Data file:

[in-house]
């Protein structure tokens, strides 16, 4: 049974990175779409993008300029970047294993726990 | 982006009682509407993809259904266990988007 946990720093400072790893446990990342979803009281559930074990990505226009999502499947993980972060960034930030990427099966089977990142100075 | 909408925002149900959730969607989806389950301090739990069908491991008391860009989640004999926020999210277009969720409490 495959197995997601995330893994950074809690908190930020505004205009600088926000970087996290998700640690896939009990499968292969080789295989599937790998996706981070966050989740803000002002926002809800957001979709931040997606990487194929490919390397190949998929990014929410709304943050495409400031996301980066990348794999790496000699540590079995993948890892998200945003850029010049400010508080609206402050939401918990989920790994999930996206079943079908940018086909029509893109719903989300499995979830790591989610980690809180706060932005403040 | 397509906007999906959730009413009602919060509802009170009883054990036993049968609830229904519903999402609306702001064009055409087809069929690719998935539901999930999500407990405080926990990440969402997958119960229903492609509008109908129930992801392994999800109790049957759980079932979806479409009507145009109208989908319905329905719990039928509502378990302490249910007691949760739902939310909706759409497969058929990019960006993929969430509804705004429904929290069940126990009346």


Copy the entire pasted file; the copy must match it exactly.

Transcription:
[in-house]
């Protein structure tokens, strides 16, 4: 049974990175779409993008300029970047294993726990 | 982006009682509407993809259904266990988007 946990720093400072790893446990990342979803009281559930074990990505226009999502499947993980972060960034930030990427099966089977990142100075 | 909408925002149900959730969607989806389950301090739990069908491991008391860009989640004999926020999210277009969720409490 495959197995997601995330893994950074809690908190930020505004205009600088926000970087996290998700640690896939009990499968292969080789295989599937790998996706981070966050989740803000002002926002809800957001979709931040997606990487194929490919390397190949998929990014929410709304943050495409400031996301980066990348794999790496000699540590079995993948890892998200945003850029010049400010508080609206402050939401918990989920790994999930996206079943079908940018086909029509893109719903989300499995979830790591989610980690809180706060932005403040 | 397509906007999906959730009413009602919060509802009170009883054990036993049968609830229904519903999402609306702001064009055409087809069929690719998935539901999930999500407990405080926990990440969402997958119960229903492609509008109908129930992801392994999800109790049957759980079932979806479409009507145009109208989908319905329905719990039928509502378990302490249910007691949760739902939310909706759409497969058929990019960006993929969430509804705004429904929290069940126990009346």